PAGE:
Monsieur Hulot curiously wanders around a high-tech Paris, paralleling a trip with a group of American tourists. Meanwhile, a nightclub/restaurant prepares its opening night, but it's still under construction.
Once a year the fair comes for one day to the little town 'Sainte-Severe-sur-Indre'. All inhabitants are scoffing at Francois, the postman, what he seems not to recognize. The rising of the... See full summary »
Monsieur Hulot has to contact an American official in Paris, but he gets lost in the maze of modern architecture which is filled with the latest technical gadgets. Caught in the tourist invasion, Hulot roams around Paris with a group of American tourists, causing chaos in his usual manner.Written by
Leon Wolters <wolters@strw.LeidenUniv.nl>
Ranked number 33 non-English-speaking film in the critics' poll conducted by the BBC in 2018. See more »
The escalator handrails aren't moving in the fist department store scene. You can see the actors skimming their hands along, pretending it's moving when you can see by reflections of its surface, it is indeed not. See more »
The title isn't shown until the end of the opening credits. Additionally, there are no end credits. The final shot simply fades out and there is about a minute of exit music. See more »
For international markets Jacques Tati created a second soundtrack where some of the French lines were dubbed in English. See more »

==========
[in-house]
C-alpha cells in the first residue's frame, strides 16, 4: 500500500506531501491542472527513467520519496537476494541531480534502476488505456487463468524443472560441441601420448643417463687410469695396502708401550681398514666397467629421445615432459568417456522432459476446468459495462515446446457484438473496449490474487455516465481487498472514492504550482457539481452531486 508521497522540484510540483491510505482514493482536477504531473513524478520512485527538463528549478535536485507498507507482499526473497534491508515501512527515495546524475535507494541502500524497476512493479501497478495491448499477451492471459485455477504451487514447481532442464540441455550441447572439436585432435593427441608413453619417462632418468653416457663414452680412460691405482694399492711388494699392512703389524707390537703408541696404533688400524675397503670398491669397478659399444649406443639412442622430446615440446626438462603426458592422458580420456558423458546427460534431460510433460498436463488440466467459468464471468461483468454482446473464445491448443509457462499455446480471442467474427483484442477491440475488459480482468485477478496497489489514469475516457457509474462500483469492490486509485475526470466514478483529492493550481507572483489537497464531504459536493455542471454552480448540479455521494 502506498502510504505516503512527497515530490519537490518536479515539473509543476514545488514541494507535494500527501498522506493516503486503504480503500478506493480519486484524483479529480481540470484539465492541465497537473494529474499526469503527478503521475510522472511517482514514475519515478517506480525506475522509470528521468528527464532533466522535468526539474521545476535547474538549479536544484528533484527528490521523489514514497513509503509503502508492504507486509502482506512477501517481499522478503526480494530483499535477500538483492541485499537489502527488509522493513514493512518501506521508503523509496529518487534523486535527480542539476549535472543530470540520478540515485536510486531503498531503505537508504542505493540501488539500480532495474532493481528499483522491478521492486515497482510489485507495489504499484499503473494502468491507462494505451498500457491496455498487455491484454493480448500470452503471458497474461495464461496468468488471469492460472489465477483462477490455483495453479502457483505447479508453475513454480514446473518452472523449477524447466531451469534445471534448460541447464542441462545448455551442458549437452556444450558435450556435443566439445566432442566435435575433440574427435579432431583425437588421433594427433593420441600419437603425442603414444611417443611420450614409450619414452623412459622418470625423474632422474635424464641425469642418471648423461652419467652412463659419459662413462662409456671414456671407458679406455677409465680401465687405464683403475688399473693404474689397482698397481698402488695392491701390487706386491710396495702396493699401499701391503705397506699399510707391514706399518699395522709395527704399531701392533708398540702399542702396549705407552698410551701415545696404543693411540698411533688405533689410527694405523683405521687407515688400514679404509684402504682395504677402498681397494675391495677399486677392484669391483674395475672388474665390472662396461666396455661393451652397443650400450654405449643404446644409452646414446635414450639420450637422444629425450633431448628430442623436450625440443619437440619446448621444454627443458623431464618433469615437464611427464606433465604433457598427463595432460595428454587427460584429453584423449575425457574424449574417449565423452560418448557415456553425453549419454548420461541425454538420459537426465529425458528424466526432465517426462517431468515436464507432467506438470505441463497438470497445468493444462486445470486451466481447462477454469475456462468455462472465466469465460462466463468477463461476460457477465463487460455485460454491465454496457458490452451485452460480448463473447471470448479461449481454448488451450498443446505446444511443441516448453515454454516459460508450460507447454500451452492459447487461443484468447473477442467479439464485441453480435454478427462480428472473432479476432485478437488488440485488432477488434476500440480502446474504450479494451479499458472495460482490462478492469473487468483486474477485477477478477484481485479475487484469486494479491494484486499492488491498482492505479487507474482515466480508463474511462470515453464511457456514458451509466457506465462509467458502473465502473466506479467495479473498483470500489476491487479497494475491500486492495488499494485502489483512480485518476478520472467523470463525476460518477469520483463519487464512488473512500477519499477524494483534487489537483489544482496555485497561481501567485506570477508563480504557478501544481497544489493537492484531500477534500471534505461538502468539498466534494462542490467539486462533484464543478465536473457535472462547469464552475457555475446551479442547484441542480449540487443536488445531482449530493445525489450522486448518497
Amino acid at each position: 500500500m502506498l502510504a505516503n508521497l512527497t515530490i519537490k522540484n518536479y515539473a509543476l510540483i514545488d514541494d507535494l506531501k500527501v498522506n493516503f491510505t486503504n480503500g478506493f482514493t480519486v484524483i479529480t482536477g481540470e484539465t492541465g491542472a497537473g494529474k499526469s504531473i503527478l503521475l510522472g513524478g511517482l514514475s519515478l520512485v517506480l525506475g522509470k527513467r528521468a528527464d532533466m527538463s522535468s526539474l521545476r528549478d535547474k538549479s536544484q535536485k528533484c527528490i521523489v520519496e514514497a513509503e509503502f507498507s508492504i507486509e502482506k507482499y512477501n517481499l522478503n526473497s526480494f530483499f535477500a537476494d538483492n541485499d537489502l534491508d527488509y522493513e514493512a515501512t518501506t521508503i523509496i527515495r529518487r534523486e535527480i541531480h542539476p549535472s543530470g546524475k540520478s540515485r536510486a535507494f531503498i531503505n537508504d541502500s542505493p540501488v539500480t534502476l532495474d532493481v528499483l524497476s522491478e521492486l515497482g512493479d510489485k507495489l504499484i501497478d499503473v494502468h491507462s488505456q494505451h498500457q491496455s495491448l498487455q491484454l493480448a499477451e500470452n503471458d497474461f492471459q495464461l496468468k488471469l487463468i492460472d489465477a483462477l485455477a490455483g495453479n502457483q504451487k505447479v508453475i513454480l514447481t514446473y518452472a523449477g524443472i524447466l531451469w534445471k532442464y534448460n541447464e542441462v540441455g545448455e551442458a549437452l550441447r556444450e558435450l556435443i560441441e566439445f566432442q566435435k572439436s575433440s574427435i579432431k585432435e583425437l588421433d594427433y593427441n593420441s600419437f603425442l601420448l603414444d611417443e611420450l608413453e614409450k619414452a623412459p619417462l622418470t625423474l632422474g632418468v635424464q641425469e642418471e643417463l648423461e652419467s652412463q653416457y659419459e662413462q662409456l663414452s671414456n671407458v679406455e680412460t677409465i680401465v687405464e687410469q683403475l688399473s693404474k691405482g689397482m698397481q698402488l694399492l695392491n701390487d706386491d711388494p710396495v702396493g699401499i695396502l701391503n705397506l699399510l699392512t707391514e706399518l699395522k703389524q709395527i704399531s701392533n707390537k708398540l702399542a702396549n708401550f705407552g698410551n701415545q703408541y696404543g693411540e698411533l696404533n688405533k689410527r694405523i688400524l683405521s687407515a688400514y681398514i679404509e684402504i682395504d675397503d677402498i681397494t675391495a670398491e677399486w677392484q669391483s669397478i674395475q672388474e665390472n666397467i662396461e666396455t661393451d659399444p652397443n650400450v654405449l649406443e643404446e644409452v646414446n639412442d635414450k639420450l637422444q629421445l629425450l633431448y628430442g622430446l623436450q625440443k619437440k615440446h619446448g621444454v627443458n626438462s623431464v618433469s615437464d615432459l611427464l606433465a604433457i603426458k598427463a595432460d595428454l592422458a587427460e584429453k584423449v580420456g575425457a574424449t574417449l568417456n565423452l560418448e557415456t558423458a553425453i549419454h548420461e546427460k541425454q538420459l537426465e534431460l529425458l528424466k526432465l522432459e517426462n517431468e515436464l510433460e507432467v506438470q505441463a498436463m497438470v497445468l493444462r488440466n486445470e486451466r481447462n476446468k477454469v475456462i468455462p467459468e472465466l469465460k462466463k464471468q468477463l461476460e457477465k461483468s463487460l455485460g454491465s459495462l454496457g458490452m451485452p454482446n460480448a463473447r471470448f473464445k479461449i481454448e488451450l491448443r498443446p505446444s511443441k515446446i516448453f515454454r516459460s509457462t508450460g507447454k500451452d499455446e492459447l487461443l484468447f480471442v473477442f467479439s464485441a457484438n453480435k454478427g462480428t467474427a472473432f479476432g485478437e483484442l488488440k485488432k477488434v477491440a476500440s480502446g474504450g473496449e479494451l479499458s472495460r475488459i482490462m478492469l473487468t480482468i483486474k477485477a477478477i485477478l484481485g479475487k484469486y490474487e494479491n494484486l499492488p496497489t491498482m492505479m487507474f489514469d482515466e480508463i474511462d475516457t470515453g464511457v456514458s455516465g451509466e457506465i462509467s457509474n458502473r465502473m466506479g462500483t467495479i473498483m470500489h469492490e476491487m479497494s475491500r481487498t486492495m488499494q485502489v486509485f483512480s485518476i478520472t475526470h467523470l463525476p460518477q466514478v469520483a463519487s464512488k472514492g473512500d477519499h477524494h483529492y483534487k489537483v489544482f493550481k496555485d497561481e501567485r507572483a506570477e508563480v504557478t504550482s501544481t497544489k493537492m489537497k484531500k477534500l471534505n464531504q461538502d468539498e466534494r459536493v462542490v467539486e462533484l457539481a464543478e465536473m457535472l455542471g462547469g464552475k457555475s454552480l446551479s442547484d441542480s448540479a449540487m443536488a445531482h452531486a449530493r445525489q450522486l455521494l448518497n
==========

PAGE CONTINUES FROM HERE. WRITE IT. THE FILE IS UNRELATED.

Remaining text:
The only other movie I know that is as profound and beautiful and challenging as this is Tarkovsky's "Stalker." But "Playtime" may prove to be a better, more accessible example of what films can do. Tati so radically deconstructs space and depth within a film that it is almost unrecognisable: Spielberg doesn't have this level of craftsmanship, and not even Kubrick ever did. Virtually dialogue-free and spryly paced, "Playtime" works on nearly any possible level.
It can be seen as simply a superficial comedy, and as that, it succeeds because it is, well, very funny. (Modern technology is the golden cow that Tati playfully cuts down to size.) On the opposite end of the spectrum, however, is a work that stands the art of film on its head, commenting wryly on the nature of human beings, culminating to a party in a restaurant that gets completely out of hand. It's so beautiful.
Words really don't do justice to this movie. One last thing: The big screen is the ideal medium to see this film; that's true of every film, but this one more than most others. Unfortunately, I haven't had this privelege, and if you don't either, rent it anyway. It's too good to be missed.
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